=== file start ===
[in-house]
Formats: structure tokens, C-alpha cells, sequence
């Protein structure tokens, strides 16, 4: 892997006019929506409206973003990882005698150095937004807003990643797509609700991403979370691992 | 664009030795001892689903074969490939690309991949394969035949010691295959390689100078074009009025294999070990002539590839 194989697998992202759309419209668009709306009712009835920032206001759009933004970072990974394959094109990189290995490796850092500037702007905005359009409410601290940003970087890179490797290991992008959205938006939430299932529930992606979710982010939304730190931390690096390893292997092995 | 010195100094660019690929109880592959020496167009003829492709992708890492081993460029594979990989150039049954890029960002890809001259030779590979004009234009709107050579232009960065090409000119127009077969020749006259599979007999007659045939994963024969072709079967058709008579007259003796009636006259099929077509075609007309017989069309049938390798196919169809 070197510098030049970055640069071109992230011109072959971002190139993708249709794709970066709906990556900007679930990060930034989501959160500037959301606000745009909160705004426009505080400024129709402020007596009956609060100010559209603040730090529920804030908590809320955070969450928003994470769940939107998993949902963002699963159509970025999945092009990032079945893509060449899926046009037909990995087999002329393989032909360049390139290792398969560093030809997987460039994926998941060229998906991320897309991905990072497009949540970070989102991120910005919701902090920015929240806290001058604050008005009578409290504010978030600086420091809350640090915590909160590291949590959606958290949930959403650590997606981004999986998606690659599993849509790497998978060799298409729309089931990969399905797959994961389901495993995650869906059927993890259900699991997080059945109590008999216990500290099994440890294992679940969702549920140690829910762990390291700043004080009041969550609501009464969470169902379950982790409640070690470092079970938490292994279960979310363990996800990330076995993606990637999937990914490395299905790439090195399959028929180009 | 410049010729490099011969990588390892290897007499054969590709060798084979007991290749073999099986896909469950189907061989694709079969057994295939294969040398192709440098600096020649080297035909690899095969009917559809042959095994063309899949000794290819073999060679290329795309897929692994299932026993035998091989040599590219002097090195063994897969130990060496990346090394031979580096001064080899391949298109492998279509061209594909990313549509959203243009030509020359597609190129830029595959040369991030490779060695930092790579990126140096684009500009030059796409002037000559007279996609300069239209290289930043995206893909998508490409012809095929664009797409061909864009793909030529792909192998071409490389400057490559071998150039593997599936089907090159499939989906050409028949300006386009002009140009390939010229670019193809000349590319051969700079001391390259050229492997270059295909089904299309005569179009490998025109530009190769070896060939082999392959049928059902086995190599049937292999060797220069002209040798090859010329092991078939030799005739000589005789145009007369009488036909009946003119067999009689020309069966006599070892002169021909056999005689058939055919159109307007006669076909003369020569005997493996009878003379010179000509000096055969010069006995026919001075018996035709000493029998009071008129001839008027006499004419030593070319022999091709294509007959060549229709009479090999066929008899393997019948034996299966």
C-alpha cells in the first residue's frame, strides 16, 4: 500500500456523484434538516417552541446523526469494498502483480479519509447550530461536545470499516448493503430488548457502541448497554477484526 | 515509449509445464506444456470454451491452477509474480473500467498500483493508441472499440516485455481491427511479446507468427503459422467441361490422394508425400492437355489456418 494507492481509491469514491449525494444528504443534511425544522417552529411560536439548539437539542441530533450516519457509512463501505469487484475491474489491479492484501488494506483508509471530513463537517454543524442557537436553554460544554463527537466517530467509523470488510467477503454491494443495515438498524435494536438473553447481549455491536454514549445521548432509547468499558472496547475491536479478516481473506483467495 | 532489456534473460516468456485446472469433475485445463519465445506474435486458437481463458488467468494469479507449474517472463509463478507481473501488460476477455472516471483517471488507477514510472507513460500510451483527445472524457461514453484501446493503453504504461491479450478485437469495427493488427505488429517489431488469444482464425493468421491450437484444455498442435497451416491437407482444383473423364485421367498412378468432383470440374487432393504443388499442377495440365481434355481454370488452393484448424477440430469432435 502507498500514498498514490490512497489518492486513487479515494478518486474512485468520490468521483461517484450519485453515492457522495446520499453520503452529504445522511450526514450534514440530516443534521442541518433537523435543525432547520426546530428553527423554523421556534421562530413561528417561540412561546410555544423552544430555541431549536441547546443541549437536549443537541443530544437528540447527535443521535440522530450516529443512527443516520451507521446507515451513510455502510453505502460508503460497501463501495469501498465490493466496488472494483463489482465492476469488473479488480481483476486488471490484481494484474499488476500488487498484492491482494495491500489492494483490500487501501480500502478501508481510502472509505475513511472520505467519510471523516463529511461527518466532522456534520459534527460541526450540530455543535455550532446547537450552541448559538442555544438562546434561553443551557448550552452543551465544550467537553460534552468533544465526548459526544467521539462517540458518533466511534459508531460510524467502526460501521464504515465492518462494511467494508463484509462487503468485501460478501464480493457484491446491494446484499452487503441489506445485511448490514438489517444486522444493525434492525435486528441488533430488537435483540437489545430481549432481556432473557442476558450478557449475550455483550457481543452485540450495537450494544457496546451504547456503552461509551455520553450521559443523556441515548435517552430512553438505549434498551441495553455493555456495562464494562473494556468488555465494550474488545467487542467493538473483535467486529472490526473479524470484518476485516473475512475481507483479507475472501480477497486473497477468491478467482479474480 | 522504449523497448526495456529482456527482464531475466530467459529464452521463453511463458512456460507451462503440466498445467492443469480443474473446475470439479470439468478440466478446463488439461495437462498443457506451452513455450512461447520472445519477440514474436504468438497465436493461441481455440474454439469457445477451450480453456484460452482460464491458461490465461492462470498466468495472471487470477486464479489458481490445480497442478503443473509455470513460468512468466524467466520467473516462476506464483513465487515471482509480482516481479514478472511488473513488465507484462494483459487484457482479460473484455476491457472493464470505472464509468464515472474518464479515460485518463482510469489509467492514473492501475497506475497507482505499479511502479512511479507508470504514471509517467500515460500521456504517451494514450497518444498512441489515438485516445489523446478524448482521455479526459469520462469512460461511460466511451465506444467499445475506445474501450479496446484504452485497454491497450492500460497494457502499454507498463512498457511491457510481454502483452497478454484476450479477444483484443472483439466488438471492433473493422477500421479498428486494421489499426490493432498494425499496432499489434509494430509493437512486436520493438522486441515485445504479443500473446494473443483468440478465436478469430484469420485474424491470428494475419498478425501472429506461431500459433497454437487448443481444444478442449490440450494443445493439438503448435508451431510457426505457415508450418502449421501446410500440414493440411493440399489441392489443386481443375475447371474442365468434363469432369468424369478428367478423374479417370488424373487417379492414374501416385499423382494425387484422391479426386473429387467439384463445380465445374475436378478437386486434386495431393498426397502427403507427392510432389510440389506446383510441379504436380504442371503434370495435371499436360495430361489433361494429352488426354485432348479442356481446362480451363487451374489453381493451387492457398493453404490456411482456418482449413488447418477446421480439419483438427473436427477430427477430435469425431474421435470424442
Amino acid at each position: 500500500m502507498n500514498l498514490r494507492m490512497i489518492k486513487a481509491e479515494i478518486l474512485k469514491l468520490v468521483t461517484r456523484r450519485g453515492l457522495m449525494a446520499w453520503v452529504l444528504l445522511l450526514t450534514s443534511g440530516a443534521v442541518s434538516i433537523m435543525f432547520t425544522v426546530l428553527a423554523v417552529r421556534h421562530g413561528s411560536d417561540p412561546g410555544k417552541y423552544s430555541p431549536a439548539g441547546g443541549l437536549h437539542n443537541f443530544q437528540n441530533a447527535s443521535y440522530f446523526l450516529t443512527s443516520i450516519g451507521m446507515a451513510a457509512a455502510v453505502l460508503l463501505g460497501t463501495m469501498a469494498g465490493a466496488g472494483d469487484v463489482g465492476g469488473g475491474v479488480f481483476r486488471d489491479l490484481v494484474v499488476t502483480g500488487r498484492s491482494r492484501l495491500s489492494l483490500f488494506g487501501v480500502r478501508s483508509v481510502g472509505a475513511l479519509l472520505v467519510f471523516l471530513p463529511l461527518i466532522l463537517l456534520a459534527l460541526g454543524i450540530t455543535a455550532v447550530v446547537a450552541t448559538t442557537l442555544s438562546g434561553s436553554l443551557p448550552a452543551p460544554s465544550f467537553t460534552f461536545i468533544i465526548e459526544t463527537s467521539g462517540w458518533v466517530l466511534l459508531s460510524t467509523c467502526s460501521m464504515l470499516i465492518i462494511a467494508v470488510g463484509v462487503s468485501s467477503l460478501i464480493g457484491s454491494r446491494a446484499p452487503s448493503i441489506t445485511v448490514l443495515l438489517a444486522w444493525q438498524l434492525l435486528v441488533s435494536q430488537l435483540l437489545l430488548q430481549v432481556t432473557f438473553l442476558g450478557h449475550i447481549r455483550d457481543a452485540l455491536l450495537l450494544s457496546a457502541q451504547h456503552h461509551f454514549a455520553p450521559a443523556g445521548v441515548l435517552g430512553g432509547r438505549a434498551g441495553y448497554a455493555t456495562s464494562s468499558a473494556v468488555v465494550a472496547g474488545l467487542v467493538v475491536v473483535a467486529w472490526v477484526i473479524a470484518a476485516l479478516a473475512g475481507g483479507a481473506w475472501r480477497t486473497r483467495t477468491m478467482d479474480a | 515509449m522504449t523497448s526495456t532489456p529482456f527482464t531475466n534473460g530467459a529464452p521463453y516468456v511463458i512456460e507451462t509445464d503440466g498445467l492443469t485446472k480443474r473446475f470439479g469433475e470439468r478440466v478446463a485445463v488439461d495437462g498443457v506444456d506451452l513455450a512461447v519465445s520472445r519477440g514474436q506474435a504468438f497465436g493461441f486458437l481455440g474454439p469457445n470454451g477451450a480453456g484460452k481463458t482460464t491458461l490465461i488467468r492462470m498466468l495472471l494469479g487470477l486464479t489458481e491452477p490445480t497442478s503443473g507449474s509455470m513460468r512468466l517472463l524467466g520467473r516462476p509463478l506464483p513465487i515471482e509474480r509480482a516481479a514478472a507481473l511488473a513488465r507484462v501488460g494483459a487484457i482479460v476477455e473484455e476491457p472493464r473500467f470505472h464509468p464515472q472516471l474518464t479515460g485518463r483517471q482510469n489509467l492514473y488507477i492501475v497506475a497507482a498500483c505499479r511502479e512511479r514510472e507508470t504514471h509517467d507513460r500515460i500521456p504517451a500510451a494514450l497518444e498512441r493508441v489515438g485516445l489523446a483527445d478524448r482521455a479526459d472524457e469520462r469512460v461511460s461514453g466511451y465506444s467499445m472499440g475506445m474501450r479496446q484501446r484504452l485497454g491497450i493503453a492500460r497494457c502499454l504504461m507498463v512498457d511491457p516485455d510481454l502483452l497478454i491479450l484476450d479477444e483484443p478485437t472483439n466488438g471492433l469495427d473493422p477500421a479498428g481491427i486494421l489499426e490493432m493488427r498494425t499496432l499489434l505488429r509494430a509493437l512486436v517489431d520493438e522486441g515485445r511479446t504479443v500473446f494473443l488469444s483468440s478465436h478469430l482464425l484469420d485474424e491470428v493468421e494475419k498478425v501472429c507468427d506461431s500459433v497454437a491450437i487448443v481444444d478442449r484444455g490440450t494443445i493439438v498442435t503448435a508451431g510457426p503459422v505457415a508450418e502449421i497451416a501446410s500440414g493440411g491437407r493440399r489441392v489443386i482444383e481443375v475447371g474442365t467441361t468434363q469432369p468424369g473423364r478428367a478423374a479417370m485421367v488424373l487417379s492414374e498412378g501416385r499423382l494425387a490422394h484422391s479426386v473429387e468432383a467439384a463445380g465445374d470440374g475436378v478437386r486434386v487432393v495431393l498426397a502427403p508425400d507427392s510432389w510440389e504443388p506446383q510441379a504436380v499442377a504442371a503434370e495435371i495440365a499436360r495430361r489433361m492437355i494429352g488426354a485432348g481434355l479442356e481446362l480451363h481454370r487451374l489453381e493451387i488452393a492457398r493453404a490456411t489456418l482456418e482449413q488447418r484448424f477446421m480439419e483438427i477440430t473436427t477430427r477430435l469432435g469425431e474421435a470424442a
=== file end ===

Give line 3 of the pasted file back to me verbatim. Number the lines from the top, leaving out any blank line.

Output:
């Protein structure tokens, strides 16, 4: 892997006019929506409206973003990882005698150095937004807003990643797509609700991403979370691992 | 664009030795001892689903074969490939690309991949394969035949010691295959390689100078074009009025294999070990002539590839 194989697998992202759309419209668009709306009712009835920032206001759009933004970072990974394959094109990189290995490796850092500037702007905005359009409410601290940003970087890179490797290991992008959205938006939430299932529930992606979710982010939304730190931390690096390893292997092995 | 010195100094660019690929109880592959020496167009003829492709992708890492081993460029594979990989150039049954890029960002890809001259030779590979004009234009709107050579232009960065090409000119127009077969020749006259599979007999007659045939994963024969072709079967058709008579007259003796009636006259099929077509075609007309017989069309049938390798196919169809 070197510098030049970055640069071109992230011109072959971002190139993708249709794709970066709906990556900007679930990060930034989501959160500037959301606000745009909160705004426009505080400024129709402020007596009956609060100010559209603040730090529920804030908590809320955070969450928003994470769940939107998993949902963002699963159509970025999945092009990032079945893509060449899926046009037909990995087999002329393989032909360049390139290792398969560093030809997987460039994926998941060229998906991320897309991905990072497009949540970070989102991120910005919701902090920015929240806290001058604050008005009578409290504010978030600086420091809350640090915590909160590291949590959606958290949930959403650590997606981004999986998606690659599993849509790497998978060799298409729309089931990969399905797959994961389901495993995650869906059927993890259900699991997080059945109590008999216990500290099994440890294992679940969702549920140690829910762990390291700043004080009041969550609501009464969470169902379950982790409640070690470092079970938490292994279960979310363990996800990330076995993606990637999937990914490395299905790439090195399959028929180009 | 410049010729490099011969990588390892290897007499054969590709060798084979007991290749073999099986896909469950189907061989694709079969057994295939294969040398192709440098600096020649080297035909690899095969009917559809042959095994063309899949000794290819073999060679290329795309897929692994299932026993035998091989040599590219002097090195063994897969130990060496990346090394031979580096001064080899391949298109492998279509061209594909990313549509959203243009030509020359597609190129830029595959040369991030490779060695930092790579990126140096684009500009030059796409002037000559007279996609300069239209290289930043995206893909998508490409012809095929664009797409061909864009793909030529792909192998071409490389400057490559071998150039593997599936089907090159499939989906050409028949300006386009002009140009390939010229670019193809000349590319051969700079001391390259050229492997270059295909089904299309005569179009490998025109530009190769070896060939082999392959049928059902086995190599049937292999060797220069002209040798090859010329092991078939030799005739000589005789145009007369009488036909009946003119067999009689020309069966006599070892002169021909056999005689058939055919159109307007006669076909003369020569005997493996009878003379010179000509000096055969010069006995026919001075018996035709000493029998009071008129001839008027006499004419030593070319022999091709294509007959060549229709009479090999066929008899393997019948034996299966």